Of course, a lynch mob never thinks of itself as a lynch mob; it always convinces itself that it is simply a dispenser of right and proper moral justice. So the largely left-leaning arts types who successfully had Ms Iveri shamed out of Australia would balk if you compared them with, say, the McCarthyites of 1950s America. And yet what they are doing - expelling from Australian public life an artist who possesses what they decree to be unacceptable moral views - is indistinguishable from the McCarthyites’ insistence that creatives of too hard a left-wing persuasion should have been blacklisted from Hollywood. In both instances, artists are judged, not on the basis of their talents, but on the basis of their moral worldview; and in both instances, artists are censoriously blacklisted for failing to be morally and politically correct.

Likewise, if you were to compare the mishmash of right-leaning anti-Islamists and left-wing concerned feminists who successfully agitated for the no-platforming of Mr Badar to the mobs in Britain who in the late 1980s screamed for Salman Rushdie’s Satanic Verses to be banned, they’d probably be outraged. But the similarities are striking. In both instances, small, informal gangs gathered to demand the removal from public view of something they considered to be deeply offensive and harmful: today’s Aussie mob wants an Islamist speaker dumped from a public platform, yesteryear’s Muslim mobs wanted a book dumped from bookshops and libraries. Both of these agitated crowds believed they had the right to shut up a speaker/writer whose words they believed to be socially harmful. Or is it only the religious and the uneducated who can be a mob? If well-educated writers and inhabitants of Twitter holler for the removal of something that makes them nauseous, are they just ‘expressing themselves’ rather than being mob-like? I’m sorry, but an educated lynch mob is still a lynch mob.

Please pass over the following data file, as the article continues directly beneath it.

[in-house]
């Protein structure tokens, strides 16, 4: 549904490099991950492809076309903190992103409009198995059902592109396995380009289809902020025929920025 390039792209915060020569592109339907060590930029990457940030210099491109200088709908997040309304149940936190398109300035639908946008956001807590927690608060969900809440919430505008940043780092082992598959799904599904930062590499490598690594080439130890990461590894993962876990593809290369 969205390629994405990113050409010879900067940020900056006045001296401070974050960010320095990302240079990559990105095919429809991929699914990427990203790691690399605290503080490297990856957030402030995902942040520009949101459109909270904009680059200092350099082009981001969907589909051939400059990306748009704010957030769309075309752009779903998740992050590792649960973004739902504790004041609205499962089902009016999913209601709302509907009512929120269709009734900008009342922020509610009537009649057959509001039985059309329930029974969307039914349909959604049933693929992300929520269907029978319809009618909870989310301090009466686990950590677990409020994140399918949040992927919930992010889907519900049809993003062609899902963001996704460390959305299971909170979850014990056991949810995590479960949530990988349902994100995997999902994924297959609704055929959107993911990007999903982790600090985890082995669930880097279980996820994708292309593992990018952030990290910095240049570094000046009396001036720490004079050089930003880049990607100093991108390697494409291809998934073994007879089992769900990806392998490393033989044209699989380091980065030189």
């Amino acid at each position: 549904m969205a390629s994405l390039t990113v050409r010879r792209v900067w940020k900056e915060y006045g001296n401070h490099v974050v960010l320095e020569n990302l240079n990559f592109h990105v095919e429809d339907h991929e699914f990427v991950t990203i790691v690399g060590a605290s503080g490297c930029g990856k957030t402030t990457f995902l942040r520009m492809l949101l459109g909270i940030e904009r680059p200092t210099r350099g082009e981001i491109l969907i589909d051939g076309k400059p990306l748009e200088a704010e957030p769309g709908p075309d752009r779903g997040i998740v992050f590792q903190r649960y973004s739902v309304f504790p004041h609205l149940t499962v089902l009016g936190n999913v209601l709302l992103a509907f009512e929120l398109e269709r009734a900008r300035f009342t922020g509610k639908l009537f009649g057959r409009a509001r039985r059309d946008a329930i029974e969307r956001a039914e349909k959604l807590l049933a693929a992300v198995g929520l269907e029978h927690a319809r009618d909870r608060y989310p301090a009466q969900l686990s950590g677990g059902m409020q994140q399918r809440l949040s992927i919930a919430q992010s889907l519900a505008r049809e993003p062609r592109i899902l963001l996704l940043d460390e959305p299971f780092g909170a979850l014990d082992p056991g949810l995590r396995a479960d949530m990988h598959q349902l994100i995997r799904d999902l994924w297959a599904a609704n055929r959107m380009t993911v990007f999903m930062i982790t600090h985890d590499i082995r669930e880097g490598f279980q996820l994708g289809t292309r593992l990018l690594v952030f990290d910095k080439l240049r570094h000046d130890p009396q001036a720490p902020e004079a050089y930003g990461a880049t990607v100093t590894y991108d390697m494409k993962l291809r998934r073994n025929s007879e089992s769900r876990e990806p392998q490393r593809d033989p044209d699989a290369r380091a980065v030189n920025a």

Anonymous said...

Freedom is fast disappearing in Political correctness.
How did homosexual perverse behavior become so loved by the progressives ?

Anonymous said...

Perversion is beloved by the left, because anything that destroys cultural norms allows them an opening to remake things in their own twisted image.

Anonymous said...

How about the freedom of homosexuals to be "perverse" (= what doesn't suit you).

Anonymous said...

Interesting piece and well written... but, let's say that instead of an outcry to sack/cancel the 'mob' had simply decided not to support the events financially by not attending or had picketed the events causing crowds to stay away. Would that have been a better outcome - seeing Opera Australia lose buckets of money?

Anonymous said...

6:05 PM - YES. And cut all public funding at the same time.